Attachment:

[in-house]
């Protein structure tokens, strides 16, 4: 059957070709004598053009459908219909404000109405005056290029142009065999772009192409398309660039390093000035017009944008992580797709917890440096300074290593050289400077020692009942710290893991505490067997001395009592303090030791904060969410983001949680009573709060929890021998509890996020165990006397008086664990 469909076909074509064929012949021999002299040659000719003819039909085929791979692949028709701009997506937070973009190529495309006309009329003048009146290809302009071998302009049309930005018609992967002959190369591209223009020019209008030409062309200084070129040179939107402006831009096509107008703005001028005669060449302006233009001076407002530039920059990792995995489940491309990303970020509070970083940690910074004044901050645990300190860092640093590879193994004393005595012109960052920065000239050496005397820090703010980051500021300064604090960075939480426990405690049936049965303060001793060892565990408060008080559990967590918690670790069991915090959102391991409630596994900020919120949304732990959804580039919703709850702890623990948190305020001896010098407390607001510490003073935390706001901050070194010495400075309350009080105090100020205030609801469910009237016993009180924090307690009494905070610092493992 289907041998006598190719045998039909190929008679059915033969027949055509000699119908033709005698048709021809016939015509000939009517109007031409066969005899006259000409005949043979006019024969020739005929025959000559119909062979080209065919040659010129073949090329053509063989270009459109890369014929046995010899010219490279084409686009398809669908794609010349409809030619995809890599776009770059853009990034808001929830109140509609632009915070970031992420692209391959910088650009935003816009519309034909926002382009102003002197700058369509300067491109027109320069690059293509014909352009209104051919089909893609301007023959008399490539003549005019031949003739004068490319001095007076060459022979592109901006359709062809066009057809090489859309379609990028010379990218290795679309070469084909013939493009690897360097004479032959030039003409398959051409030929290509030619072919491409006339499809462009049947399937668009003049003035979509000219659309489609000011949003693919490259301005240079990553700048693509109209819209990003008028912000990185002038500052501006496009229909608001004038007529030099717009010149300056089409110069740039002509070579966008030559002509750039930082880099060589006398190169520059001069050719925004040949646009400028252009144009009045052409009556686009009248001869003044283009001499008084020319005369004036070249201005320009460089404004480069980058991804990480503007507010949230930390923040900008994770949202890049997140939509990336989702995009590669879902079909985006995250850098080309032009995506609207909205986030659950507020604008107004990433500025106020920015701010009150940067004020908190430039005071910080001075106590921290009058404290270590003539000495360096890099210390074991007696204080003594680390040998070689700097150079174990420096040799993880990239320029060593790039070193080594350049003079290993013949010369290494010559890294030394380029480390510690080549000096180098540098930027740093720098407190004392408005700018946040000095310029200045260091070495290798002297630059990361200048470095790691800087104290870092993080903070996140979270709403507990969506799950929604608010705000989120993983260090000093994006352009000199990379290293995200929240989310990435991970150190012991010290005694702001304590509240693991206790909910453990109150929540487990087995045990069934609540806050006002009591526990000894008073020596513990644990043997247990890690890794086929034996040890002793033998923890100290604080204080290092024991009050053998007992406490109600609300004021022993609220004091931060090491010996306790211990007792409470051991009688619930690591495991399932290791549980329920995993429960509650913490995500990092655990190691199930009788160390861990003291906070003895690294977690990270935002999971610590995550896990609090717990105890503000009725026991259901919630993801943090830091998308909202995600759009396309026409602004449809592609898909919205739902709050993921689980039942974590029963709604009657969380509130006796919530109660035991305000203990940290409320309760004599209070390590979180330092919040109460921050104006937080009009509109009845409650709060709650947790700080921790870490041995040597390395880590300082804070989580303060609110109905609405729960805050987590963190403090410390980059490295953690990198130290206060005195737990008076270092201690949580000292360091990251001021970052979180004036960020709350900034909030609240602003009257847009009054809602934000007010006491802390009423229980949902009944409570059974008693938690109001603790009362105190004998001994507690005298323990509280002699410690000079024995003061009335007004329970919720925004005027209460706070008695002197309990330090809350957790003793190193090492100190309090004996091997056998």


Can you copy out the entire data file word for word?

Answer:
[in-house]
């Protein structure tokens, strides 16, 4: 059957070709004598053009459908219909404000109405005056290029142009065999772009192409398309660039390093000035017009944008992580797709917890440096300074290593050289400077020692009942710290893991505490067997001395009592303090030791904060969410983001949680009573709060929890021998509890996020165990006397008086664990 469909076909074509064929012949021999002299040659000719003819039909085929791979692949028709701009997506937070973009190529495309006309009329003048009146290809302009071998302009049309930005018609992967002959190369591209223009020019209008030409062309200084070129040179939107402006831009096509107008703005001028005669060449302006233009001076407002530039920059990792995995489940491309990303970020509070970083940690910074004044901050645990300190860092640093590879193994004393005595012109960052920065000239050496005397820090703010980051500021300064604090960075939480426990405690049936049965303060001793060892565990408060008080559990967590918690670790069991915090959102391991409630596994900020919120949304732990959804580039919703709850702890623990948190305020001896010098407390607001510490003073935390706001901050070194010495400075309350009080105090100020205030609801469910009237016993009180924090307690009494905070610092493992 289907041998006598190719045998039909190929008679059915033969027949055509000699119908033709005698048709021809016939015509000939009517109007031409066969005899006259000409005949043979006019024969020739005929025959000559119909062979080209065919040659010129073949090329053509063989270009459109890369014929046995010899010219490279084409686009398809669908794609010349409809030619995809890599776009770059853009990034808001929830109140509609632009915070970031992420692209391959910088650009935003816009519309034909926002382009102003002197700058369509300067491109027109320069690059293509014909352009209104051919089909893609301007023959008399490539003549005019031949003739004068490319001095007076060459022979592109901006359709062809066009057809090489859309379609990028010379990218290795679309070469084909013939493009690897360097004479032959030039003409398959051409030929290509030619072919491409006339499809462009049947399937668009003049003035979509000219659309489609000011949003693919490259301005240079990553700048693509109209819209990003008028912000990185002038500052501006496009229909608001004038007529030099717009010149300056089409110069740039002509070579966008030559002509750039930082880099060589006398190169520059001069050719925004040949646009400028252009144009009045052409009556686009009248001869003044283009001499008084020319005369004036070249201005320009460089404004480069980058991804990480503007507010949230930390923040900008994770949202890049997140939509990336989702995009590669879902079909985006995250850098080309032009995506609207909205986030659950507020604008107004990433500025106020920015701010009150940067004020908190430039005071910080001075106590921290009058404290270590003539000495360096890099210390074991007696204080003594680390040998070689700097150079174990420096040799993880990239320029060593790039070193080594350049003079290993013949010369290494010559890294030394380029480390510690080549000096180098540098930027740093720098407190004392408005700018946040000095310029200045260091070495290798002297630059990361200048470095790691800087104290870092993080903070996140979270709403507990969506799950929604608010705000989120993983260090000093994006352009000199990379290293995200929240989310990435991970150190012991010290005694702001304590509240693991206790909910453990109150929540487990087995045990069934609540806050006002009591526990000894008073020596513990644990043997247990890690890794086929034996040890002793033998923890100290604080204080290092024991009050053998007992406490109600609300004021022993609220004091931060090491010996306790211990007792409470051991009688619930690591495991399932290791549980329920995993429960509650913490995500990092655990190691199930009788160390861990003291906070003895690294977690990270935002999971610590995550896990609090717990105890503000009725026991259901919630993801943090830091998308909202995600759009396309026409602004449809592609898909919205739902709050993921689980039942974590029963709604009657969380509130006796919530109660035991305000203990940290409320309760004599209070390590979180330092919040109460921050104006937080009009509109009845409650709060709650947790700080921790870490041995040597390395880590300082804070989580303060609110109905609405729960805050987590963190403090410390980059490295953690990198130290206060005195737990008076270092201690949580000292360091990251001021970052979180004036960020709350900034909030609240602003009257847009009054809602934000007010006491802390009423229980949902009944409570059974008693938690109001603790009362105190004998001994507690005298323990509280002699410690000079024995003061009335007004329970919720925004005027209460706070008695002197309990330090809350957790003793190193090492100190309090004996091997056998």